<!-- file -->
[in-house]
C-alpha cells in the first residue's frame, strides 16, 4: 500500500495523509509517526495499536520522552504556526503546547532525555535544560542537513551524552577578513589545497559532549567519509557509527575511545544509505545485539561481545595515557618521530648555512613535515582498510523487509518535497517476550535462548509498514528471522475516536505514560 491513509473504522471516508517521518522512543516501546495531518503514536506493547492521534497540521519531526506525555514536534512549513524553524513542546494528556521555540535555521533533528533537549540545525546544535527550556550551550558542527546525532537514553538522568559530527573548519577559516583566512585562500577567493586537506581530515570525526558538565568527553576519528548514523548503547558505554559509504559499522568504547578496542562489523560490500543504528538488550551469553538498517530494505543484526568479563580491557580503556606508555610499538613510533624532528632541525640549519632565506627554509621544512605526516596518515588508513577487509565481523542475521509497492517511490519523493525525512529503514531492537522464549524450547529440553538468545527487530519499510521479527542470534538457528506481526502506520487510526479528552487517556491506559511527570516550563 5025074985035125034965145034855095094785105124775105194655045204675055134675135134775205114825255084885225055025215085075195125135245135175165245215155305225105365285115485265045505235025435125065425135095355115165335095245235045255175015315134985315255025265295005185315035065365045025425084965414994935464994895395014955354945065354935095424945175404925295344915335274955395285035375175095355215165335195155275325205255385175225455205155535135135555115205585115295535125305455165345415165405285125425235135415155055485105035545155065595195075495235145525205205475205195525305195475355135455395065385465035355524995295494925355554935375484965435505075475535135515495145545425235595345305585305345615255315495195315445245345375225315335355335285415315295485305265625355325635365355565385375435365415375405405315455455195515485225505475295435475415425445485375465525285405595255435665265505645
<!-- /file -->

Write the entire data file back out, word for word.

[in-house]
C-alpha cells in the first residue's frame, strides 16, 4: 500500500495523509509517526495499536520522552504556526503546547532525555535544560542537513551524552577578513589545497559532549567519509557509527575511545544509505545485539561481545595515557618521530648555512613535515582498510523487509518535497517476550535462548509498514528471522475516536505514560 491513509473504522471516508517521518522512543516501546495531518503514536506493547492521534497540521519531526506525555514536534512549513524553524513542546494528556521555540535555521533533528533537549540545525546544535527550556550551550558542527546525532537514553538522568559530527573548519577559516583566512585562500577567493586537506581530515570525526558538565568527553576519528548514523548503547558505554559509504559499522568504547578496542562489523560490500543504528538488550551469553538498517530494505543484526568479563580491557580503556606508555610499538613510533624532528632541525640549519632565506627554509621544512605526516596518515588508513577487509565481523542475521509497492517511490519523493525525512529503514531492537522464549524450547529440553538468545527487530519499510521479527542470534538457528506481526502506520487510526479528552487517556491506559511527570516550563 5025074985035125034965145034855095094785105124775105194655045204675055134675135134775205114825255084885225055025215085075195125135245135175165245215155305225105365285115485265045505235025435125065425135095355115165335095245235045255175015315134985315255025265295005185315035065365045025425084965414994935464994895395014955354945065354935095424945175404925295344915335274955395285035375175095355215165335195155275325205255385175225455205155535135135555115205585115295535125305455165345415165405285125425235135415155055485105035545155065595195075495235145525205205475205195525305195475355135455395065385465035355524995295494925355554935375484965435505075475535135515495145545425235595345305585305345615255315495195315445245345375225315335355335285415315295485305265625355325635365355565385375435365415375405405315455455195515485225505475295435475415425445485375465525285405595255435665265505645